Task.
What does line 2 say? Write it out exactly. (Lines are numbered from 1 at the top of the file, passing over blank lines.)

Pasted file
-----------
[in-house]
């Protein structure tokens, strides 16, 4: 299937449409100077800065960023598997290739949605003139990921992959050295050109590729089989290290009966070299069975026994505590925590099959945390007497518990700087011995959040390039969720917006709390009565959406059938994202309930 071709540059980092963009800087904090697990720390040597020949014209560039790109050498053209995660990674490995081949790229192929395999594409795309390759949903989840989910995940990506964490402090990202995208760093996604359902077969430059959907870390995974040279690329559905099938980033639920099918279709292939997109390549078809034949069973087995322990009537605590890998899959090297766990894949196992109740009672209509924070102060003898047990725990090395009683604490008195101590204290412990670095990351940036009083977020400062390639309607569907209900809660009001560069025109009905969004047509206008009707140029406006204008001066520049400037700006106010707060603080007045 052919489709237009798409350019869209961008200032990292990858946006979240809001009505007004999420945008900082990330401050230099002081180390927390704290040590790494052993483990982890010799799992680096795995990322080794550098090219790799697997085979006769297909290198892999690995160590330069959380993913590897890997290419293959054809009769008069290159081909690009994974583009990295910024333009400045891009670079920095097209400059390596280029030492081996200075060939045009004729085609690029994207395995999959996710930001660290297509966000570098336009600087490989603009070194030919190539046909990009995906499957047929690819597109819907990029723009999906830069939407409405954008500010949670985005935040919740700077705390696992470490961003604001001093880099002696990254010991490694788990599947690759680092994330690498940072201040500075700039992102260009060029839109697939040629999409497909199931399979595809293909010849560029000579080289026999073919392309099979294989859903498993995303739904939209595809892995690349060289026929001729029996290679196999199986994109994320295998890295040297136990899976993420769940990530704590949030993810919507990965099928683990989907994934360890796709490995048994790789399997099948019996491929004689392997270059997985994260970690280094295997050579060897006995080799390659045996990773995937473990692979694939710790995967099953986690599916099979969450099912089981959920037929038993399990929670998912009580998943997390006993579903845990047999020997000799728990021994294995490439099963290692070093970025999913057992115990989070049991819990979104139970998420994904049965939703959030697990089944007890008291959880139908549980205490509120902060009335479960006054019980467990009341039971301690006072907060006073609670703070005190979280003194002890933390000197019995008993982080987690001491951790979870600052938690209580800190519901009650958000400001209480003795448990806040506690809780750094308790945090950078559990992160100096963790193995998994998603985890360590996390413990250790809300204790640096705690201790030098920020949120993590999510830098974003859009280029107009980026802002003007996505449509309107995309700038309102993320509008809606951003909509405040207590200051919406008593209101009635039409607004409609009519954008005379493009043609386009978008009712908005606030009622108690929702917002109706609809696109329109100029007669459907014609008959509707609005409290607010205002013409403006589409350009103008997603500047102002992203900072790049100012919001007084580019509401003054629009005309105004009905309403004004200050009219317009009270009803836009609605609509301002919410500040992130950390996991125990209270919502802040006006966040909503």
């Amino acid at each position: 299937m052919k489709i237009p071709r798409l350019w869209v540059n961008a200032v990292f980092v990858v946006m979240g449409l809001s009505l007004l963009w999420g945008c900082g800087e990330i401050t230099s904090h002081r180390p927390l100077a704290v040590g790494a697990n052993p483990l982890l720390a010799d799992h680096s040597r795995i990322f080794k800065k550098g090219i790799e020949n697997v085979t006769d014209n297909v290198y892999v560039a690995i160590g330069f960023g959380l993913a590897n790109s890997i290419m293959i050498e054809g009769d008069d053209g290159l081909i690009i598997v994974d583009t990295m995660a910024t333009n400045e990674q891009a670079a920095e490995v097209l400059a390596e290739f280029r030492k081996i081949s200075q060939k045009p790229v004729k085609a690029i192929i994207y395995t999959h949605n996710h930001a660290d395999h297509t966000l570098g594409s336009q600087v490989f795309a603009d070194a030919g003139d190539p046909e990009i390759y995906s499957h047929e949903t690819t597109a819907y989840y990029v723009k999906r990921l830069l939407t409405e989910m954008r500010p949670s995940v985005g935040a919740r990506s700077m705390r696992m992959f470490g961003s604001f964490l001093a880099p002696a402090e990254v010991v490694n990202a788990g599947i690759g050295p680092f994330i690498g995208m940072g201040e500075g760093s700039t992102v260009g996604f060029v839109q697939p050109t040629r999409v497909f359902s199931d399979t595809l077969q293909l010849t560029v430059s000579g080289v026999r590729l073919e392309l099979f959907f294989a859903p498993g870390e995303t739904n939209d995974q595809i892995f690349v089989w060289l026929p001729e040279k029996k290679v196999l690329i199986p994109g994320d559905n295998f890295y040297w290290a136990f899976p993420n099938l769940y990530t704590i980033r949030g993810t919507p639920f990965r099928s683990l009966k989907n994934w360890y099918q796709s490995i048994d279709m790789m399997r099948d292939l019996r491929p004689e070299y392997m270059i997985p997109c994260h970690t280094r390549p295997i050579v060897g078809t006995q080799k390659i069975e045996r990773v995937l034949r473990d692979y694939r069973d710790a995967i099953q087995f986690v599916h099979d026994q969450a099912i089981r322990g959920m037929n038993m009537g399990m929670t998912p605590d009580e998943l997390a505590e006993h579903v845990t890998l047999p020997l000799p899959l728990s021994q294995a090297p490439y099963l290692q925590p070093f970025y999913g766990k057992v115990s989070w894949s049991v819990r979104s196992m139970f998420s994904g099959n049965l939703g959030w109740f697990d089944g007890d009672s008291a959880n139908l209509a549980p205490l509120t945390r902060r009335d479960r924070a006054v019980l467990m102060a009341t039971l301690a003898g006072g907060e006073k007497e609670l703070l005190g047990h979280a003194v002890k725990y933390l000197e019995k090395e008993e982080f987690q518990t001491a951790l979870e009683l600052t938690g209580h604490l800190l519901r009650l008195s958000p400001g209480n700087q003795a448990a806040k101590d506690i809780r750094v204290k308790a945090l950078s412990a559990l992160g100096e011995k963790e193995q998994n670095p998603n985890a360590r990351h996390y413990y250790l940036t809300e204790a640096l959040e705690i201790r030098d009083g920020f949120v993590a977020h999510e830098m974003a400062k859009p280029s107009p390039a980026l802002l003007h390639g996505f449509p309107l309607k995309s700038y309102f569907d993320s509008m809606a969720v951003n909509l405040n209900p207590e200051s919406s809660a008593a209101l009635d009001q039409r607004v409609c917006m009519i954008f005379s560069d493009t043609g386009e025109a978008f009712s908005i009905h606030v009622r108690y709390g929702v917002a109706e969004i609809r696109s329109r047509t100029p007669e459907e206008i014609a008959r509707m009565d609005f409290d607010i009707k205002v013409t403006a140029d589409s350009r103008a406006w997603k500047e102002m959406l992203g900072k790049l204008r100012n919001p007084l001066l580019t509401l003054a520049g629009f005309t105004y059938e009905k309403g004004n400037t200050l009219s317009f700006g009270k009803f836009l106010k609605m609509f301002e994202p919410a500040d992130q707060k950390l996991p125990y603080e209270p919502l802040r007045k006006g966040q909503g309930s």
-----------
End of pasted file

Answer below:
């Protein structure tokens, strides 16, 4: 299937449409100077800065960023598997290739949605003139990921992959050295050109590729089989290290009966070299069975026994505590925590099959945390007497518990700087011995959040390039969720917006709390009565959406059938994202309930 071709540059980092963009800087904090697990720390040597020949014209560039790109050498053209995660990674490995081949790229192929395999594409795309390759949903989840989910995940990506964490402090990202995208760093996604359902077969430059959907870390995974040279690329559905099938980033639920099918279709292939997109390549078809034949069973087995322990009537605590890998899959090297766990894949196992109740009672209509924070102060003898047990725990090395009683604490008195101590204290412990670095990351940036009083977020400062390639309607569907209900809660009001560069025109009905969004047509206008009707140029406006204008001066520049400037700006106010707060603080007045 052919489709237009798409350019869209961008200032990292990858946006979240809001009505007004999420945008900082990330401050230099002081180390927390704290040590790494052993483990982890010799799992680096795995990322080794550098090219790799697997085979006769297909290198892999690995160590330069959380993913590897890997290419293959054809009769008069290159081909690009994974583009990295910024333009400045891009670079920095097209400059390596280029030492081996200075060939045009004729085609690029994207395995999959996710930001660290297509966000570098336009600087490989603009070194030919190539046909990009995906499957047929690819597109819907990029723009999906830069939407409405954008500010949670985005935040919740700077705390696992470490961003604001001093880099002696990254010991490694788990599947690759680092994330690498940072201040500075700039992102260009060029839109697939040629999409497909199931399979595809293909010849560029000579080289026999073919392309099979294989859903498993995303739904939209595809892995690349060289026929001729029996290679196999199986994109994320295998890295040297136990899976993420769940990530704590949030993810919507990965099928683990989907994934360890796709490995048994790789399997099948019996491929004689392997270059997985994260970690280094295997050579060897006995080799390659045996990773995937473990692979694939710790995967099953986690599916099979969450099912089981959920037929038993399990929670998912009580998943997390006993579903845990047999020997000799728990021994294995490439099963290692070093970025999913057992115990989070049991819990979104139970998420994904049965939703959030697990089944007890008291959880139908549980205490509120902060009335479960006054019980467990009341039971301690006072907060006073609670703070005190979280003194002890933390000197019995008993982080987690001491951790979870600052938690209580800190519901009650958000400001209480003795448990806040506690809780750094308790945090950078559990992160100096963790193995998994998603985890360590996390413990250790809300204790640096705690201790030098920020949120993590999510830098974003859009280029107009980026802002003007996505449509309107995309700038309102993320509008809606951003909509405040207590200051919406008593209101009635039409607004409609009519954008005379493009043609386009978008009712908005606030009622108690929702917002109706609809696109329109100029007669459907014609008959509707609005409290607010205002013409403006589409350009103008997603500047102002992203900072790049100012919001007084580019509401003054629009005309105004009905309403004004200050009219317009009270009803836009609605609509301002919410500040992130950390996991125990209270919502802040006006966040909503």